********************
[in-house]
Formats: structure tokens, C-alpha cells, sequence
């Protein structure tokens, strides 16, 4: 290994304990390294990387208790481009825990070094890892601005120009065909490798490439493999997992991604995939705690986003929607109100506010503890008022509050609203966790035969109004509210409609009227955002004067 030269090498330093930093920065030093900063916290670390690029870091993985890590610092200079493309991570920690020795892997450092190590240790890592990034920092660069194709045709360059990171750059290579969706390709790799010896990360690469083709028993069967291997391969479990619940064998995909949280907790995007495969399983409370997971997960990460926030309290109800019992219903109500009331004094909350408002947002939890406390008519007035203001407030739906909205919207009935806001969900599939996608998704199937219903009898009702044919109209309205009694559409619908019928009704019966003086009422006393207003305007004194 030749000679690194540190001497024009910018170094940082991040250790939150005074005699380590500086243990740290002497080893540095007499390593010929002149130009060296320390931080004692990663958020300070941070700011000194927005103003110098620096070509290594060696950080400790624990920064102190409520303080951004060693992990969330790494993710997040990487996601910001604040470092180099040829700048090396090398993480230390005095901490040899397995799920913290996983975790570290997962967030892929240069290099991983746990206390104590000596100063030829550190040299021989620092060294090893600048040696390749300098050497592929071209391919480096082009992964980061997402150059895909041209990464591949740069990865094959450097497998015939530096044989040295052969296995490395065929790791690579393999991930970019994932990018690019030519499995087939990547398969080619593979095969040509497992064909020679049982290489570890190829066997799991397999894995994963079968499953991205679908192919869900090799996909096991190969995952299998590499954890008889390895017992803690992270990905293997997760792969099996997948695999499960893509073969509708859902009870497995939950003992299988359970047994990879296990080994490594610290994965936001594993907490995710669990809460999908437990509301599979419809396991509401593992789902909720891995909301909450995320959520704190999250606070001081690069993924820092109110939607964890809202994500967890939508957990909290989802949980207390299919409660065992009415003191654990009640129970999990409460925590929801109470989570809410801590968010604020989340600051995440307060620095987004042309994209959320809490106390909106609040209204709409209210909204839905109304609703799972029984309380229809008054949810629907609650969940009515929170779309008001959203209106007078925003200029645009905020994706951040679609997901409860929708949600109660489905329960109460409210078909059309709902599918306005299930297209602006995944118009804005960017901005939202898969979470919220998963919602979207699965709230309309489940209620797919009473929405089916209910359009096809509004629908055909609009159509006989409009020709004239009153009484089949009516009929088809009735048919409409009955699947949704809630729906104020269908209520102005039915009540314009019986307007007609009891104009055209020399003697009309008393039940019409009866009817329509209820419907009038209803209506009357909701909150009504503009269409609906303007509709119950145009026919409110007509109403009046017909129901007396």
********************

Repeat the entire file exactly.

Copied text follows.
[in-house]
Formats: structure tokens, C-alpha cells, sequence
């Protein structure tokens, strides 16, 4: 290994304990390294990387208790481009825990070094890892601005120009065909490798490439493999997992991604995939705690986003929607109100506010503890008022509050609203966790035969109004509210409609009227955002004067 030269090498330093930093920065030093900063916290670390690029870091993985890590610092200079493309991570920690020795892997450092190590240790890592990034920092660069194709045709360059990171750059290579969706390709790799010896990360690469083709028993069967291997391969479990619940064998995909949280907790995007495969399983409370997971997960990460926030309290109800019992219903109500009331004094909350408002947002939890406390008519007035203001407030739906909205919207009935806001969900599939996608998704199937219903009898009702044919109209309205009694559409619908019928009704019966003086009422006393207003305007004194 030749000679690194540190001497024009910018170094940082991040250790939150005074005699380590500086243990740290002497080893540095007499390593010929002149130009060296320390931080004692990663958020300070941070700011000194927005103003110098620096070509290594060696950080400790624990920064102190409520303080951004060693992990969330790494993710997040990487996601910001604040470092180099040829700048090396090398993480230390005095901490040899397995799920913290996983975790570290997962967030892929240069290099991983746990206390104590000596100063030829550190040299021989620092060294090893600048040696390749300098050497592929071209391919480096082009992964980061997402150059895909041209990464591949740069990865094959450097497998015939530096044989040295052969296995490395065929790791690579393999991930970019994932990018690019030519499995087939990547398969080619593979095969040509497992064909020679049982290489570890190829066997799991397999894995994963079968499953991205679908192919869900090799996909096991190969995952299998590499954890008889390895017992803690992270990905293997997760792969099996997948695999499960893509073969509708859902009870497995939950003992299988359970047994990879296990080994490594610290994965936001594993907490995710669990809460999908437990509301599979419809396991509401593992789902909720891995909301909450995320959520704190999250606070001081690069993924820092109110939607964890809202994500967890939508957990909290989802949980207390299919409660065992009415003191654990009640129970999990409460925590929801109470989570809410801590968010604020989340600051995440307060620095987004042309994209959320809490106390909106609040209204709409209210909204839905109304609703799972029984309380229809008054949810629907609650969940009515929170779309008001959203209106007078925003200029645009905020994706951040679609997901409860929708949600109660489905329960109460409210078909059309709902599918306005299930297209602006995944118009804005960017901005939202898969979470919220998963919602979207699965709230309309489940209620797919009473929405089916209910359009096809509004629908055909609009159509006989409009020709004239009153009484089949009516009929088809009735048919409409009955699947949704809630729906104020269908209520102005039915009540314009019986307007007609009891104009055209020399003697009309008393039940019409009866009817329509209820419907009038209803209506009357909701909150009504503009269409609906303007509709119950145009026919409110007509109403009046017909129901007396």